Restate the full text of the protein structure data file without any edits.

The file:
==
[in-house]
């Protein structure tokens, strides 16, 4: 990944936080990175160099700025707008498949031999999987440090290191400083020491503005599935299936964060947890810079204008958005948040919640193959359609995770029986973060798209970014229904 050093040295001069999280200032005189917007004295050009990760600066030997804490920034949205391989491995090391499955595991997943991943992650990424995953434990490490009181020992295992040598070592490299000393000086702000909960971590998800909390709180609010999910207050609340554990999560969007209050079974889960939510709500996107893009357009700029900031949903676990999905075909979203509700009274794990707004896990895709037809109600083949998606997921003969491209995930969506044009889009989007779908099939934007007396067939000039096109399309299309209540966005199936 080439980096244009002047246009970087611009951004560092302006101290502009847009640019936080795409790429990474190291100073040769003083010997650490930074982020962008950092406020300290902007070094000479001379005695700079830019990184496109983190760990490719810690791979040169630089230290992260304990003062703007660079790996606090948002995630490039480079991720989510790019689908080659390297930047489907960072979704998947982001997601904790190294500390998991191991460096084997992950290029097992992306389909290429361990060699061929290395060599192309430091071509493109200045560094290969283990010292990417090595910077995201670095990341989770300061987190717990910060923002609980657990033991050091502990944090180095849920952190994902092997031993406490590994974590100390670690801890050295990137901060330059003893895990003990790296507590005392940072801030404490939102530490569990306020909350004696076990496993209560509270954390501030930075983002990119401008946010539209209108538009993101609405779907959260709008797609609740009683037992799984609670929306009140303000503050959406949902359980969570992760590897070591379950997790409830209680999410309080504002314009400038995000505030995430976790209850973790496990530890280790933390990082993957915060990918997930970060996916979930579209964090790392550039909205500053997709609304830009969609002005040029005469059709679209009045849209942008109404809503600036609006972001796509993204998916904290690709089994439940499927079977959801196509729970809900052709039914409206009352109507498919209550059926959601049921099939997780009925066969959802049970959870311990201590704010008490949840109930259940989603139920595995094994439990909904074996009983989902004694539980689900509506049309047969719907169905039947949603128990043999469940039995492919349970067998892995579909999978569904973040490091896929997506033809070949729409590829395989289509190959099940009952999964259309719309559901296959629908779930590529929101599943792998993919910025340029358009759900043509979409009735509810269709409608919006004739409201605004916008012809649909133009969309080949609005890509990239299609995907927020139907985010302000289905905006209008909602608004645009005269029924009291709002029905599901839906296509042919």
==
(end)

[in-house]
């Protein structure tokens, strides 16, 4: 990944936080990175160099700025707008498949031999999987440090290191400083020491503005599935299936964060947890810079204008958005948040919640193959359609995770029986973060798209970014229904 050093040295001069999280200032005189917007004295050009990760600066030997804490920034949205391989491995090391499955595991997943991943992650990424995953434990490490009181020992295992040598070592490299000393000086702000909960971590998800909390709180609010999910207050609340554990999560969007209050079974889960939510709500996107893009357009700029900031949903676990999905075909979203509700009274794990707004896990895709037809109600083949998606997921003969491209995930969506044009889009989007779908099939934007007396067939000039096109399309299309209540966005199936 080439980096244009002047246009970087611009951004560092302006101290502009847009640019936080795409790429990474190291100073040769003083010997650490930074982020962008950092406020300290902007070094000479001379005695700079830019990184496109983190760990490719810690791979040169630089230290992260304990003062703007660079790996606090948002995630490039480079991720989510790019689908080659390297930047489907960072979704998947982001997601904790190294500390998991191991460096084997992950290029097992992306389909290429361990060699061929290395060599192309430091071509493109200045560094290969283990010292990417090595910077995201670095990341989770300061987190717990910060923002609980657990033991050091502990944090180095849920952190994902092997031993406490590994974590100390670690801890050295990137901060330059003893895990003990790296507590005392940072801030404490939102530490569990306020909350004696076990496993209560509270954390501030930075983002990119401008946010539209209108538009993101609405779907959260709008797609609740009683037992799984609670929306009140303000503050959406949902359980969570992760590897070591379950997790409830209680999410309080504002314009400038995000505030995430976790209850973790496990530890280790933390990082993957915060990918997930970060996916979930579209964090790392550039909205500053997709609304830009969609002005040029005469059709679209009045849209942008109404809503600036609006972001796509993204998916904290690709089994439940499927079977959801196509729970809900052709039914409206009352109507498919209550059926959601049921099939997780009925066969959802049970959870311990201590704010008490949840109930259940989603139920595995094994439990909904074996009983989902004694539980689900509506049309047969719907169905039947949603128990043999469940039995492919349970067998892995579909999978569904973040490091896929997506033809070949729409590829395989289509190959099940009952999964259309719309559901296959629908779930590529929101599943792998993919910025340029358009759900043509979409009735509810269709409608919006004739409201605004916008012809649909133009969309080949609005890509990239299609995907927020139907985010302000289905905006209008909602608004645009005269029924009291709002029905599901839906296509042919």